The word "electronics" may become a misnomer faster than anyone expected.
Computer engineers at the University of Utah have made a major breakthrough in the world of optical computing, creating a light beam splitter 50 times thinner than a human hair. This innovation—one that various engineering teams have been chasing for years—paves the way for a new kind of computing altogether, where computers send signals within the machine using light instead of electrons.
In a normal computer, information is processed using electrons that are sent down wires, which is a terribly inefficient way of doing things. As Motherboard's Michael Byrne wrote last year, it's like "building subway tunnels for cockroaches." Light-based processing offers the potential for computers that are many thousands of times faster, owing to the speed at which light travels. In theory, light-based processors would also use less energy and heat.
With the invention of this tiny beamsplitter (which looks strangely like a QR code), light can be divided into two channels of information and transmitted on a much smaller scale. The beamsplitter is so small—2.4 square microns—that millions of these light splitters could be fit on to one single computer chip. The splitters could then be used to funnel specific bits of information around the machine.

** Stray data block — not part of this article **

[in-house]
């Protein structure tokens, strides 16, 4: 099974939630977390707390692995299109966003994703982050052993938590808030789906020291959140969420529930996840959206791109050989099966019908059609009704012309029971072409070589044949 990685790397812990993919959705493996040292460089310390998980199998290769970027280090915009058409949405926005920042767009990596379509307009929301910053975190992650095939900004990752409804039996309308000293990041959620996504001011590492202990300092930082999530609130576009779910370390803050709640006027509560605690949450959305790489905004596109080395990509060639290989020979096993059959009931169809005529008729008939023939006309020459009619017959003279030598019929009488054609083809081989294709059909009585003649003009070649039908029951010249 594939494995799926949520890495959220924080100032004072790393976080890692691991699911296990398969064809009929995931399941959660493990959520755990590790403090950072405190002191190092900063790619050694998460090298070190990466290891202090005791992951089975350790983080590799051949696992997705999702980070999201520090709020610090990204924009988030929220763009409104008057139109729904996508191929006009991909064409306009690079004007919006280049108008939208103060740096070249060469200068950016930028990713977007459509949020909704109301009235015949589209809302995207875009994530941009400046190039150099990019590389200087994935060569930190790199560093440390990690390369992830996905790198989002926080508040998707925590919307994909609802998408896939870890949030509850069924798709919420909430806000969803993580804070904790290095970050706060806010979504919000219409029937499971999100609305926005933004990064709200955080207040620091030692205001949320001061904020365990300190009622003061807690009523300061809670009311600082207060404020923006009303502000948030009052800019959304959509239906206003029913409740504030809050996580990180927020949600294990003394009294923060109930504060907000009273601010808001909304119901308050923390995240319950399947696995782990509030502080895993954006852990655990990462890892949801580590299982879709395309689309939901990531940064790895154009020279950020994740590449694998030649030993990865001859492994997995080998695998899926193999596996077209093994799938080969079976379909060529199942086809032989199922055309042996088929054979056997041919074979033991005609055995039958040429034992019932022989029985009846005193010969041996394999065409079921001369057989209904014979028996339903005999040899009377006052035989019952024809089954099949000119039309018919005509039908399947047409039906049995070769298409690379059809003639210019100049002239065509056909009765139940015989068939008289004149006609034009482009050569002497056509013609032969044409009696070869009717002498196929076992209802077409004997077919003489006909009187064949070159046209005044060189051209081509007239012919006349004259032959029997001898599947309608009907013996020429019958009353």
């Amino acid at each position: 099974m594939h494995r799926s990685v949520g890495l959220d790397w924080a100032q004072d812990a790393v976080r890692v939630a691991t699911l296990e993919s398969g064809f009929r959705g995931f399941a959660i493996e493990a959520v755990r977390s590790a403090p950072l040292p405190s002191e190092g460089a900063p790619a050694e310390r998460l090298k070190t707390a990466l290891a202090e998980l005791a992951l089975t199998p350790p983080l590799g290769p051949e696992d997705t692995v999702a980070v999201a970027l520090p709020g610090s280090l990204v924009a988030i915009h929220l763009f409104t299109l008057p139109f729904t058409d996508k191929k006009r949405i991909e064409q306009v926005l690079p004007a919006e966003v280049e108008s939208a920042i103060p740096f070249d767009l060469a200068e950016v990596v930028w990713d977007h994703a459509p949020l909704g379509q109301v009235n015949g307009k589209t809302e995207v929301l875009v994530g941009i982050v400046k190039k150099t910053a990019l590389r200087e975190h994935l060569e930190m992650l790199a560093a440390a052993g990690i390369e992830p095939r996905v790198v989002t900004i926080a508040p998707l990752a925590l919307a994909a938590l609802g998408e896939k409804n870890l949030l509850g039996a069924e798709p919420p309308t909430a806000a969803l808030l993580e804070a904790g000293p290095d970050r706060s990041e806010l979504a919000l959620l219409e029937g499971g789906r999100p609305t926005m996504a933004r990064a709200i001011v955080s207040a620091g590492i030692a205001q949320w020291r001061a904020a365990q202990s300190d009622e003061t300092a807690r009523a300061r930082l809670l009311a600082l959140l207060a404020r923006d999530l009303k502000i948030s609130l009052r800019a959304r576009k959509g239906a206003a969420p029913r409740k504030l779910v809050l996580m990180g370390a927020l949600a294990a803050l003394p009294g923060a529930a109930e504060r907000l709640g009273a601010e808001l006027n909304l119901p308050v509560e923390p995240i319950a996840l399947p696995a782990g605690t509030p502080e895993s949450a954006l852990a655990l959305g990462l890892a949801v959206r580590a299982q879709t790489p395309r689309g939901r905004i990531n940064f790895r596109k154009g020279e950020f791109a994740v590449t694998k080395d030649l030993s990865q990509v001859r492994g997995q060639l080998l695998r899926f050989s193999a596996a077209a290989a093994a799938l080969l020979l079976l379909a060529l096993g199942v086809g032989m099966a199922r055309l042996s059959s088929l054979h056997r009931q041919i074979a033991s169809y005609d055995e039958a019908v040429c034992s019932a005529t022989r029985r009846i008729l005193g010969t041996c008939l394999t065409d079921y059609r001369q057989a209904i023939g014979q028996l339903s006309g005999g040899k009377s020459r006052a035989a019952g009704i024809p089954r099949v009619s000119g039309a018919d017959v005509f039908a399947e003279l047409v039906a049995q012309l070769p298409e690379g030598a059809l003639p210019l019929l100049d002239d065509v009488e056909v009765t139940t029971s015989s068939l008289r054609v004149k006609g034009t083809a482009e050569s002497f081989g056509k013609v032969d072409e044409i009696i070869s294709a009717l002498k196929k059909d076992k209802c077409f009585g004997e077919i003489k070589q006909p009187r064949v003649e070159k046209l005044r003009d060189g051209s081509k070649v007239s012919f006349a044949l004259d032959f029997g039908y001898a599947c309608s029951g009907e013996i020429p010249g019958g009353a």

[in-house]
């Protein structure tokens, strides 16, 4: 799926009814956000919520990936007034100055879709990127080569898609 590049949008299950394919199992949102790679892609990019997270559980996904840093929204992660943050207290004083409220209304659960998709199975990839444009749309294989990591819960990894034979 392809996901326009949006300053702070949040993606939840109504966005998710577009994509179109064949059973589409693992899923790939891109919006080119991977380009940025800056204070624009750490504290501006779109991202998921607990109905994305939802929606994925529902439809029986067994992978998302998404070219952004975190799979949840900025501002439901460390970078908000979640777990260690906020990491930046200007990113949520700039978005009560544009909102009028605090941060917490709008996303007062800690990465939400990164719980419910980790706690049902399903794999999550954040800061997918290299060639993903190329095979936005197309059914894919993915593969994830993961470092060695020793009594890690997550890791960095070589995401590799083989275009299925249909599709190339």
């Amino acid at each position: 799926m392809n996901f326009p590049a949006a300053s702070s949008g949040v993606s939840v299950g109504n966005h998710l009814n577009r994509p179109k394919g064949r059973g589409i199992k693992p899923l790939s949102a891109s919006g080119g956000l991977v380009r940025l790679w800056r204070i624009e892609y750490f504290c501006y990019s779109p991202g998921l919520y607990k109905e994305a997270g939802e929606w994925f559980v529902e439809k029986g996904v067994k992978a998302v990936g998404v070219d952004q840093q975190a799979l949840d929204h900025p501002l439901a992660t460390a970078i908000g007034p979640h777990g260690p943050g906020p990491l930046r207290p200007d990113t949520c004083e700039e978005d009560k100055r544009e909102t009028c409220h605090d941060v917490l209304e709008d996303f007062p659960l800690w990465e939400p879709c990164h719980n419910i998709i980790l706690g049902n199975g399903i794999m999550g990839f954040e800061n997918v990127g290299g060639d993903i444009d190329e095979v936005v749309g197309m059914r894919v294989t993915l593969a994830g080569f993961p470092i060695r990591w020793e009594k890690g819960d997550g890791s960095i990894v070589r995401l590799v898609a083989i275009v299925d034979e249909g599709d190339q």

The efforts in Utah were spearheaded by computer engineering associate professor Rajesh Menon and a team of his colleagues, who published their findings in Nature Photonics. Menon believes his team's photonic technology could be implemented by supercomputers and large data processing centers in as few as three years.
"Light is the fastest thing you can use to transmit information," Menon said in a statement. "But that information has to be converted to electrons when it comes into your laptop. In that conversion, you're slowing things down. The vision is to do everything in light."
Like all innovation, optical computing has its skeptics, with some wondering if it could really ever compete with electronic computing in size- or cost-efficiency. Menon and his team have amply addressed the first concern, with 2.4 square microns being close to the limit of physical possibility. As for the second, the photonic chip designed by Menon and his team could be produced using the same techniques currently used for making silicon chips, saving on production cost.
Faster, more compact, and more energy-efficient, optical computing is a dizzying new frontier with endless applications. This isn't totally a pipe dream or some far-off idea, either: Companies such as Intel and IBM have been doing early work on optical computing. Menon's finding won't be the thing that makes optical computing a reality, but it's an important step on the journey there.